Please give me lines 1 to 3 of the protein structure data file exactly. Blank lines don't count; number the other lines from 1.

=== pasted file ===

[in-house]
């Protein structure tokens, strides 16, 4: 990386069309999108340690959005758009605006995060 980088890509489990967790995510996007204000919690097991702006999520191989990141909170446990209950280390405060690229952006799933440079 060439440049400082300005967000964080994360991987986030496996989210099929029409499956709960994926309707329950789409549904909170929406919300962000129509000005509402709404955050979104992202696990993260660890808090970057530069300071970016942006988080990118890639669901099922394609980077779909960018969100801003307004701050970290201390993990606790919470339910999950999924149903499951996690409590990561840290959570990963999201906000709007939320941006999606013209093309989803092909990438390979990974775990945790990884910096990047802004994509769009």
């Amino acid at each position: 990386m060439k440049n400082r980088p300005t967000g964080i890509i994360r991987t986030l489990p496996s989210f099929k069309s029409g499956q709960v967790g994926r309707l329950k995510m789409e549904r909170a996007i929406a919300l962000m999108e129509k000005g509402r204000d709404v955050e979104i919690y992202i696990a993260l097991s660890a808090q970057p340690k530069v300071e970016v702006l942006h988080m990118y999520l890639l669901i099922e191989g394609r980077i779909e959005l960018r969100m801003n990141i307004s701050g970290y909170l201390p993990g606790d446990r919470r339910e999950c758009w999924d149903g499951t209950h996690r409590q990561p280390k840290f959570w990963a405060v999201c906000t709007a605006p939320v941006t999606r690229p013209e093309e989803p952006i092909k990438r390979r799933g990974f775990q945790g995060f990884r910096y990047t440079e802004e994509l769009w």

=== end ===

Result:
[in-house]
């Protein structure tokens, strides 16, 4: 990386069309999108340690959005758009605006995060 980088890509489990967790995510996007204000919690097991702006999520191989990141909170446990209950280390405060690229952006799933440079 060439440049400082300005967000964080994360991987986030496996989210099929029409499956709960994926309707329950789409549904909170929406919300962000129509000005509402709404955050979104992202696990993260660890808090970057530069300071970016942006988080990118890639669901099922394609980077779909960018969100801003307004701050970290201390993990606790919470339910999950999924149903499951996690409590990561840290959570990963999201906000709007939320941006999606013209093309989803092909990438390979990974775990945790990884910096990047802004994509769009």
């Amino acid at each position: 990386m060439k440049n400082r980088p300005t967000g964080i890509i994360r991987t986030l489990p496996s989210f099929k069309s029409g499956q709960v967790g994926r309707l329950k995510m789409e549904r909170a996007i929406a919300l962000m999108e129509k000005g509402r204000d709404v955050e979104i919690y992202i696990a993260l097991s660890a808090q970057p340690k530069v300071e970016v702006l942006h988080m990118y999520l890639l669901i099922e191989g394609r980077i779909e959005l960018r969100m801003n990141i307004s701050g970290y909170l201390p993990g606790d446990r919470r339910e999950c758009w999924d149903g499951t209950h996690r409590q990561p280390k840290f959570w990963a405060v999201c906000t709007a605006p939320v941006t999606r690229p013209e093309e989803p952006i092909k990438r390979r799933g990974f775990q945790g995060f990884r910096y990047t440079e802004e994509l769009w």